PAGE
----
traits of Zeus born on Mount Ida. Diverse repre-
sentations of the Great Goddess with slightly different
characteristics appear juxtaposed, such as Artemis the
Huntress, Guardian of wild beasts, and Hecate the
Terrible, Ilithyia the Goddess of Childbirth; also
Aphrodite, undoubtedly Helen, and Demeter embody-
ing so many different features. Athena is the Guardian
of Athens as Hera is Lady of Argos, and many other
examples can be cited.

Finally, a third element should be added, namely,
the great deities of Oriental origin, who came a little
later; these include Apollo and especially Dionysus in
certain respects.

Herodotus tells us (Historiae II, 53) that Homer and
Hesiod created the genealogy and organization of these
deities. Indeed Olympus is a world similar to the one
in which the epic poets sing to their lords. These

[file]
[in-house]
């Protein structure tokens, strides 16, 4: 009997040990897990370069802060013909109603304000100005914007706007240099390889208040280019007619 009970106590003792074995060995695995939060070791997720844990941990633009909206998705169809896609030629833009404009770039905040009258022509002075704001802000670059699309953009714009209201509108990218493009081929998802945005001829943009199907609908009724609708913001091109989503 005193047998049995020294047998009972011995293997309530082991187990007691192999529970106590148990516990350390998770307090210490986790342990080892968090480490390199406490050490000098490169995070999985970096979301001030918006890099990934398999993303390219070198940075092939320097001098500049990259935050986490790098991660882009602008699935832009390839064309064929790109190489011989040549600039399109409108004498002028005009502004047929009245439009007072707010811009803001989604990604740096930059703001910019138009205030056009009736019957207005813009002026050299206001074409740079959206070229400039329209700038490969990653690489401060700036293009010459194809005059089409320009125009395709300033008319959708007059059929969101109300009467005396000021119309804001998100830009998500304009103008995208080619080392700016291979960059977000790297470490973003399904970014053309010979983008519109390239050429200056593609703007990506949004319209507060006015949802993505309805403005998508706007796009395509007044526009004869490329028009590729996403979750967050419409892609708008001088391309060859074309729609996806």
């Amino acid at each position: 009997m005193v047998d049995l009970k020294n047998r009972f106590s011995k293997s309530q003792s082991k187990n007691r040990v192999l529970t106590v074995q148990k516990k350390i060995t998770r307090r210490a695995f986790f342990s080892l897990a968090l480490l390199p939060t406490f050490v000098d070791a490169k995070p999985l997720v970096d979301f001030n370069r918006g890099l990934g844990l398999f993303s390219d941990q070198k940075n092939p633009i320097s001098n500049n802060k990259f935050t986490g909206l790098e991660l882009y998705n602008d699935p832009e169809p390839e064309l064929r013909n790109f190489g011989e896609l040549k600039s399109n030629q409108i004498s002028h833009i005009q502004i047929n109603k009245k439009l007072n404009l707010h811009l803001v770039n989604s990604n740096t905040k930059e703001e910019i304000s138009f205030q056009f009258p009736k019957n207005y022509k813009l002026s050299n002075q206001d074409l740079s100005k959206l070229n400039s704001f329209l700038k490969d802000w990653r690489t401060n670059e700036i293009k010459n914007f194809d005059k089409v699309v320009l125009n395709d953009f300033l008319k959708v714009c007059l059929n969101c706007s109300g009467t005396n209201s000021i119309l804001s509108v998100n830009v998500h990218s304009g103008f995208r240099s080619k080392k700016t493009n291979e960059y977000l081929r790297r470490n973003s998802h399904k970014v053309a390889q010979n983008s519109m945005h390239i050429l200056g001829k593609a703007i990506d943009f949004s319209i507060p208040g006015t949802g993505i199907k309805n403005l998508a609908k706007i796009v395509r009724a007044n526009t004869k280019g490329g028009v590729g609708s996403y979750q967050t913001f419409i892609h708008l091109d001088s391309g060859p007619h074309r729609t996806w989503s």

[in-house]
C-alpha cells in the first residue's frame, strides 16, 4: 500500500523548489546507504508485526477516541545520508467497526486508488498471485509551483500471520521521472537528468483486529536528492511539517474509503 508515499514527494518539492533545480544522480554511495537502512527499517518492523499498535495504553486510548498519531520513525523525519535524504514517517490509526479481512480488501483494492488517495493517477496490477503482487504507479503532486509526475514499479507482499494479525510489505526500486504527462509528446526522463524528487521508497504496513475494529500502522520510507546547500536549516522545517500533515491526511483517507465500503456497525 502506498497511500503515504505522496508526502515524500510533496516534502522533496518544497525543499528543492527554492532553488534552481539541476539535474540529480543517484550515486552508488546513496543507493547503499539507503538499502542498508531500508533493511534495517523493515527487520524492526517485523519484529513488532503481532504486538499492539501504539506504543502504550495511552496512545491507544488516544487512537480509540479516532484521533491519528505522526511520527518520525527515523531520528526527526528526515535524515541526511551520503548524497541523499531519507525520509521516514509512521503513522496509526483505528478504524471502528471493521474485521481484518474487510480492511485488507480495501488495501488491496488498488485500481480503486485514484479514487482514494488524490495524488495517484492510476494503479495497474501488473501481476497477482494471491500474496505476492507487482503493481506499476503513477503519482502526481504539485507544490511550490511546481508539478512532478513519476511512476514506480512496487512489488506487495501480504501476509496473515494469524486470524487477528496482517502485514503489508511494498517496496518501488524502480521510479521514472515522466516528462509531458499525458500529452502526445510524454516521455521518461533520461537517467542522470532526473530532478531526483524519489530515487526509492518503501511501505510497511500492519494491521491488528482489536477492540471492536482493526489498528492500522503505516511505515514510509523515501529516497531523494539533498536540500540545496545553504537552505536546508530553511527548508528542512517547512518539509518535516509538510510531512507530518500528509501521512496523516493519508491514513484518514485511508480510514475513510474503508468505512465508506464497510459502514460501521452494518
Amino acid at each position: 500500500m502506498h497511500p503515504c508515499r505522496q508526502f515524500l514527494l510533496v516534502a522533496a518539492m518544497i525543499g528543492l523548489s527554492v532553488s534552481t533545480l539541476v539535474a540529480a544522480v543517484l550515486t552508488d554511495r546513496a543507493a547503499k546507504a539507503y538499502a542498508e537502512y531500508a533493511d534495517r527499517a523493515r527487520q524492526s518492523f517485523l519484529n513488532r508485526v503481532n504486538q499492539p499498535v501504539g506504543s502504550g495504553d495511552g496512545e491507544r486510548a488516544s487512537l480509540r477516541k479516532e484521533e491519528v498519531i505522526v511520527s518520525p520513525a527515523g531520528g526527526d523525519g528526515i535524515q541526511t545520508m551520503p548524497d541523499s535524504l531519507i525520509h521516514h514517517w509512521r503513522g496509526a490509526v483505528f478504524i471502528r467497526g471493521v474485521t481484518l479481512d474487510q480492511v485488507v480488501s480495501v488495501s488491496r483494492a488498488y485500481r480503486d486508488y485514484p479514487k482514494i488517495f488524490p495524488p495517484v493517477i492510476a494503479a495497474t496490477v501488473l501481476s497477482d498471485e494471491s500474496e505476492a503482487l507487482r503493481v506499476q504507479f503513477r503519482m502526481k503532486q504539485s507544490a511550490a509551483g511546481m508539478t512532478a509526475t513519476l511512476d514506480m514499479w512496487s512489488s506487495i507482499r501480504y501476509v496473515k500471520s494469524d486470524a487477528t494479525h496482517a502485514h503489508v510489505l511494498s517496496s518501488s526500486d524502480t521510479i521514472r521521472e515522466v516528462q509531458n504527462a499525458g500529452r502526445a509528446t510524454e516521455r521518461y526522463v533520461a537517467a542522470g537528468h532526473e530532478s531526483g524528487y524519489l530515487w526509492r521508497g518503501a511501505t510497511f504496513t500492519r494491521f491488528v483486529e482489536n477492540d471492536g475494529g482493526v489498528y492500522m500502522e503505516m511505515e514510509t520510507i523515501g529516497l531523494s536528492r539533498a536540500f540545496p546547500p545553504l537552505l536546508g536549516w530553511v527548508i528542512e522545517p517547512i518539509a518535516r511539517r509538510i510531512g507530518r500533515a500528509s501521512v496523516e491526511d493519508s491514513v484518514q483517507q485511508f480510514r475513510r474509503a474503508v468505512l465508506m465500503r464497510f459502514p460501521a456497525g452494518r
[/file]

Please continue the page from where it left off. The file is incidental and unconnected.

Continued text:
Olympians are young, as Aeschylus' Prometheus re-
minds us. Younger still is the cult of Dionysus, who
is hardly mentioned by Homer but whose exploits are
so well depicted in the Bacchantes of Euripides. The
mystical growth of this cult revived and enhanced some
very old tendencies and certain features crop up again
in the mysteries of Eleusis.

In recent years the role played by social factors,
ritual, and often simply gestures is recognizable in the
beginnings of such representations. The spinning act
of Clotho, for example, has been shown to give birth
to the legend of Ariadne and Theseus who was guided
by a thread through the labyrinth of Daedalus (in order
to escape after killing the Minotaur), and then in the
myth of Anankē (Necessity) which appears even in
Plato's Republic. This mythic theme calls for further
research and promises some new and interesting results.
Although an act, including the ritual act, often illus-
trates and makes concrete the meaning of a myth, it